Some Frequently Asked Questions – and Answers

Instant Quiz

Can you correct the error in the sentence below? Scroll to the bottom of today’s post for the answer.

The hurricane wrecked havoc on the plans for our family reunion.

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Here are some FAQ’s about writing for you! These are frequently asked questions that show up in social media and my email account.

What are some big words that will impress my readers?

There aren’t any. Nobody is impressed if you say “Extinguish the illumination” when you mean “Turn out the lights.” You need to have something interesting to say – and to know how to say it in an engaging way. That’s how you impress readers.

Can I start a sentence with but?

Yes. All English-language professional writers start sentences with but – frequently. You’ve probably never read a book, newspaper, or magazine that doesn’t have sentences starting with but.
You can learn more here:  Can a Sentence Start with But?

How do I know when to use a semicolon?

There’s no right (or wrong) time to use a semicolon. You never need one. (Well, there’s an obscure rule about using semicolons when items in a list have commas.)
Use a semicolon when you want to show off. It’s easy!
Find two sentences that go together. (Most sentences will fill the bill.)

Change the period to a semicolon. Lower-case the next letter. You’re done.
Jane overslept this morning. She was late for school.
Jane overslept this morning; she was late for school.
We had to change the date for our meeting. Tuesday afternoon is good for everyone.
We had to change the date for our meeting; Tuesday afternoon is good for everyone.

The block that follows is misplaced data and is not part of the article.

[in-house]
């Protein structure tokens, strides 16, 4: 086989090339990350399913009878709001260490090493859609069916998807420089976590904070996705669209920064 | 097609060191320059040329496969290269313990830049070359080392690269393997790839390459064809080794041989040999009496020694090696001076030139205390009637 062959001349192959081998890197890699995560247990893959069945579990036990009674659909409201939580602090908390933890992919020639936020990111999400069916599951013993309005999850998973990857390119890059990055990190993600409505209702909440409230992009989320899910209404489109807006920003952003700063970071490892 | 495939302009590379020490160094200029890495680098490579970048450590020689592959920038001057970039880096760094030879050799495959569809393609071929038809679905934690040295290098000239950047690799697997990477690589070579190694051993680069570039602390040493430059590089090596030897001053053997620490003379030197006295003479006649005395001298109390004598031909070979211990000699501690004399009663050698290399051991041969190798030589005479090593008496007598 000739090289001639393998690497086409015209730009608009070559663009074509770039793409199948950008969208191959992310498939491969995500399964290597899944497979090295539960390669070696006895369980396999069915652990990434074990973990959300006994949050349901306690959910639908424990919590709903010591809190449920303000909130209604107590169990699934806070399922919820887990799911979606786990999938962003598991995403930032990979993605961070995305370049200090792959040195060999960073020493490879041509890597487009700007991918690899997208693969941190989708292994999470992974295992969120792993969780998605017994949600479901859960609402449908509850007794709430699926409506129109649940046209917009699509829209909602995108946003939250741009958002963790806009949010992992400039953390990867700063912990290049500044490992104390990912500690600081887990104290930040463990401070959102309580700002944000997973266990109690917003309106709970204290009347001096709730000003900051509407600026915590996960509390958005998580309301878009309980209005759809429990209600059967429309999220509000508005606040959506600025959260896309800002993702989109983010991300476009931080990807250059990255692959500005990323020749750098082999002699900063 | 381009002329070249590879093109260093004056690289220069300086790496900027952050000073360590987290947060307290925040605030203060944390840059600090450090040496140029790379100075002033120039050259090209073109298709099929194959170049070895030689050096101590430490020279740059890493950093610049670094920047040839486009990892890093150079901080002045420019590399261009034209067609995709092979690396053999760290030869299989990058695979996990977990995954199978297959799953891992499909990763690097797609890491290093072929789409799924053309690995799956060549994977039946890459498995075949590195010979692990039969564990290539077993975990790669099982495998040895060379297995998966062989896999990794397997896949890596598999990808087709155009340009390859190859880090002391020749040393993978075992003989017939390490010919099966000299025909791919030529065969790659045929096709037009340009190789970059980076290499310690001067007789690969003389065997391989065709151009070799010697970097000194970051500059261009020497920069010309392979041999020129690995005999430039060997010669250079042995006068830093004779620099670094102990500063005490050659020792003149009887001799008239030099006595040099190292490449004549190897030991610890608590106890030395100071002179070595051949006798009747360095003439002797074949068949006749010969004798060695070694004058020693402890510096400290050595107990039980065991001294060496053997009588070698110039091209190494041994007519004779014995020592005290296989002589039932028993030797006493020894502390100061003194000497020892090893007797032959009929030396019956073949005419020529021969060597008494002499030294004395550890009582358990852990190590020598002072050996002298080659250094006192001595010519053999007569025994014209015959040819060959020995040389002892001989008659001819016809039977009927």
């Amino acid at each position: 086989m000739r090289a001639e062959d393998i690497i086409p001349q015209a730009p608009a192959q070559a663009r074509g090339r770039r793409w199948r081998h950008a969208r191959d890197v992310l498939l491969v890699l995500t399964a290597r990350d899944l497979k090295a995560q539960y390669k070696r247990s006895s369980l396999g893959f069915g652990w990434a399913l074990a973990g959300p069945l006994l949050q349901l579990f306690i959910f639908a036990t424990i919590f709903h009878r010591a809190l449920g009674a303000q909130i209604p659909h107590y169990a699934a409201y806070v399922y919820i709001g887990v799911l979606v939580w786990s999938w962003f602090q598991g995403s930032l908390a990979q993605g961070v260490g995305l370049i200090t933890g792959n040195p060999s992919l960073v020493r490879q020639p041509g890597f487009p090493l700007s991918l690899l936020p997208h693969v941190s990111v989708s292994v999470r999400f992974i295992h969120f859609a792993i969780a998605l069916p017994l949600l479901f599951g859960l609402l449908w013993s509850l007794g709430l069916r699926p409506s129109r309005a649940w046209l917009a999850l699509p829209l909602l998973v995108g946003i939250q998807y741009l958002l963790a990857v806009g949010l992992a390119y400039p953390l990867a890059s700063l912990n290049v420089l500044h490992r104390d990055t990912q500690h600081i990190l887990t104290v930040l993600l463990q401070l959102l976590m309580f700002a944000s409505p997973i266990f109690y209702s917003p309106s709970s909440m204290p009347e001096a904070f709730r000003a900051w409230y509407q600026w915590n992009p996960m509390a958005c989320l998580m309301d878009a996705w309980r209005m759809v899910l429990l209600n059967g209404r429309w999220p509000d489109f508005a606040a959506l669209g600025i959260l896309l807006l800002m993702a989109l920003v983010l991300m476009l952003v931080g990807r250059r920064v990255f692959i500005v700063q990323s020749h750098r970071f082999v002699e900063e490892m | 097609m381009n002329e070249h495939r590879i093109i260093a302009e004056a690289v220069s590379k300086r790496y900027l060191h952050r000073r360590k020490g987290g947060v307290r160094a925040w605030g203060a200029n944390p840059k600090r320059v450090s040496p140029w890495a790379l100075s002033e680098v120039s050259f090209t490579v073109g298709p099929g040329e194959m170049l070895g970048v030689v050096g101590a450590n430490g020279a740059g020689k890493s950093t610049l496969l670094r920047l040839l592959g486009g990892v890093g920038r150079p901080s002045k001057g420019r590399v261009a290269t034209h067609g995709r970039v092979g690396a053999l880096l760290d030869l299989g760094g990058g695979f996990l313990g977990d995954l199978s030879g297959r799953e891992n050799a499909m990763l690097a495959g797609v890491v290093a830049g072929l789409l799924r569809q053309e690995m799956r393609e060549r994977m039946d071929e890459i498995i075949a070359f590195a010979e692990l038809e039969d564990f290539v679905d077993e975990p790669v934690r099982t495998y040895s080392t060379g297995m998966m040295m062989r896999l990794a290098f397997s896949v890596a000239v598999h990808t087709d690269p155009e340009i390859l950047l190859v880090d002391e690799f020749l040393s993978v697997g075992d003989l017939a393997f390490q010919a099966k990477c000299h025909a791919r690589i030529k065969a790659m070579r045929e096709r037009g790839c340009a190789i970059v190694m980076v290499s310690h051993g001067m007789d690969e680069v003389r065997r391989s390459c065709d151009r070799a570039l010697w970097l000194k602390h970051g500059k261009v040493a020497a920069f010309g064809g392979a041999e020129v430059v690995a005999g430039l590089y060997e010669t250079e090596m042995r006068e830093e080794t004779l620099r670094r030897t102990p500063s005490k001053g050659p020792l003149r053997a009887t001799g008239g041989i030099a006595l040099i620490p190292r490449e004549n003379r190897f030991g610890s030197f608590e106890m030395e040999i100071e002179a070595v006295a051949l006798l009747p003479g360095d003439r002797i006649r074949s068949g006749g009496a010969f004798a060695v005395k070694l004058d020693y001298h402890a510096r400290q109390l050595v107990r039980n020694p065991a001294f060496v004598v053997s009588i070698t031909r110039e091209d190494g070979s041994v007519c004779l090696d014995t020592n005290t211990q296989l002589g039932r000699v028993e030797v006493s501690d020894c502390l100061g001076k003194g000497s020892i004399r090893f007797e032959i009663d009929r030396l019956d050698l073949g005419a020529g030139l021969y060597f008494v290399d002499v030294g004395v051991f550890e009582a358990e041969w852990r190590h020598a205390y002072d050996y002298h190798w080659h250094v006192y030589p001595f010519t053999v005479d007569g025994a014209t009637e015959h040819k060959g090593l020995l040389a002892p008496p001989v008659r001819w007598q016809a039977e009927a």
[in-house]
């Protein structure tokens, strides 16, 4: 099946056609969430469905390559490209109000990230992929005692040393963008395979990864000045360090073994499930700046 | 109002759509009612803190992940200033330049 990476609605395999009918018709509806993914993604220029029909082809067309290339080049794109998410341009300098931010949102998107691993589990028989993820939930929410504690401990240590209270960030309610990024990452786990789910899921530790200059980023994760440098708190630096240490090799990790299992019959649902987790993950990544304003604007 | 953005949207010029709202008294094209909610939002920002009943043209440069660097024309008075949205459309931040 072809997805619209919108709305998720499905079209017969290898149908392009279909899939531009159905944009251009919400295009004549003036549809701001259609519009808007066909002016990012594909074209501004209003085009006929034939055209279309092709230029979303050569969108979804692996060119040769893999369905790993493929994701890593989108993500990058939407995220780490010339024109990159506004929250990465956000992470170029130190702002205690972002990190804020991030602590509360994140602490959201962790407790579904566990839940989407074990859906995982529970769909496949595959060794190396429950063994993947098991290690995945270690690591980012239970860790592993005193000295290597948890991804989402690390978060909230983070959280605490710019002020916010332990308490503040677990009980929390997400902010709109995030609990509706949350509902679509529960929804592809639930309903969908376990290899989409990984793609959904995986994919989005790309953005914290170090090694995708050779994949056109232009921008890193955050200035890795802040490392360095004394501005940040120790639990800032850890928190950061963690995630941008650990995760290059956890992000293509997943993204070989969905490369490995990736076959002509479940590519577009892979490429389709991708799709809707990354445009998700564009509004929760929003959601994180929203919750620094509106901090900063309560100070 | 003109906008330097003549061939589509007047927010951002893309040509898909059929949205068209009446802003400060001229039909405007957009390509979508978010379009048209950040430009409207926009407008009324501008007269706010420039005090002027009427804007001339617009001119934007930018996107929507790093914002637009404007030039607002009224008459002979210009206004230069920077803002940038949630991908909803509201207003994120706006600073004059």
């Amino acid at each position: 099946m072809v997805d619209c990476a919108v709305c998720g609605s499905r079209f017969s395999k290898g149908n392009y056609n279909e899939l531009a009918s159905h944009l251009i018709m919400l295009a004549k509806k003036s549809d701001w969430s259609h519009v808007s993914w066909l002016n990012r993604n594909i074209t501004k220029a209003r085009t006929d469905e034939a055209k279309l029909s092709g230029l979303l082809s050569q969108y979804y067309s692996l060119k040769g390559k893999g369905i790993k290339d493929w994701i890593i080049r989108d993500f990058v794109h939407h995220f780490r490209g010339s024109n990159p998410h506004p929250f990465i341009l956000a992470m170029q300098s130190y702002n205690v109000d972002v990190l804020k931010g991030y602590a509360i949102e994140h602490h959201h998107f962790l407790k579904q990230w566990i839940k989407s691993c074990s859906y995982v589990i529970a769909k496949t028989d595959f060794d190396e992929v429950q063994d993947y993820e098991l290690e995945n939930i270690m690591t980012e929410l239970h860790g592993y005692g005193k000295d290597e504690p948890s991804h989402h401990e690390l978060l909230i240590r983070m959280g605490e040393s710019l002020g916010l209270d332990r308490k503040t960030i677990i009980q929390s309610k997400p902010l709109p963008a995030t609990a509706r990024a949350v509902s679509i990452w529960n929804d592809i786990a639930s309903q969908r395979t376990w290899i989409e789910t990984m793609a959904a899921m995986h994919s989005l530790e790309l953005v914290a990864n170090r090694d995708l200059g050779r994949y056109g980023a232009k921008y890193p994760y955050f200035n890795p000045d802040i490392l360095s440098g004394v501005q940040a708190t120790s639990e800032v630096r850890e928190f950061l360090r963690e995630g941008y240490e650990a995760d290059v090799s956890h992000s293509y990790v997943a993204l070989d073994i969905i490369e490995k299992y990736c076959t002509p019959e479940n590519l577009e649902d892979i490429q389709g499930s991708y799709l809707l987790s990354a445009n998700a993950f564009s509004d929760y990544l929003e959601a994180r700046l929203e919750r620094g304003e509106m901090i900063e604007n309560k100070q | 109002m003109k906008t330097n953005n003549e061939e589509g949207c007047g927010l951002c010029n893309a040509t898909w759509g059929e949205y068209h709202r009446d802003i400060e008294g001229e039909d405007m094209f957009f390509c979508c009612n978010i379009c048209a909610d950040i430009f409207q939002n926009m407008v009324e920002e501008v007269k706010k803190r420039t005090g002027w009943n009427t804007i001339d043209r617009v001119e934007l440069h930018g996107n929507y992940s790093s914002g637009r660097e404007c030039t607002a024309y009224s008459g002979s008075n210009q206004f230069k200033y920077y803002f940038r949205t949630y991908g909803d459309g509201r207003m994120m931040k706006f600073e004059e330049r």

Can you recommend a grammar book for me to study?

No. Formal grammar is a waste of time. Circling words and memorizing parts of speech never helped anyone become a better writer.
Here’s what you need to work on:
-usage (punctuation, word choice, diction, capital letters, and similar skills)
-writing powerful sentences
-writing strong paragraphs
-selecting, organizing, and presenting ideas and information

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Instant Quiz ANSWER

The correct expression is wreak havoc. Wreak means “cause damage.”

The hurricane wreaked havoc on the plans for our family reunion.  CORRECT


What Your English Teacher Didn’t Tell You is available in paperback and Kindle formats from Amazon.com and other online booksellers.
“A useful resource for both students and professionals” – Jena L. Hawk, Ph.D., Mississippi Gulf Coast Community College

“Personable and readable…Jean knows her subject forwards and backwards.” – Adair Lara, author of Hold Me Close, Let Me Go

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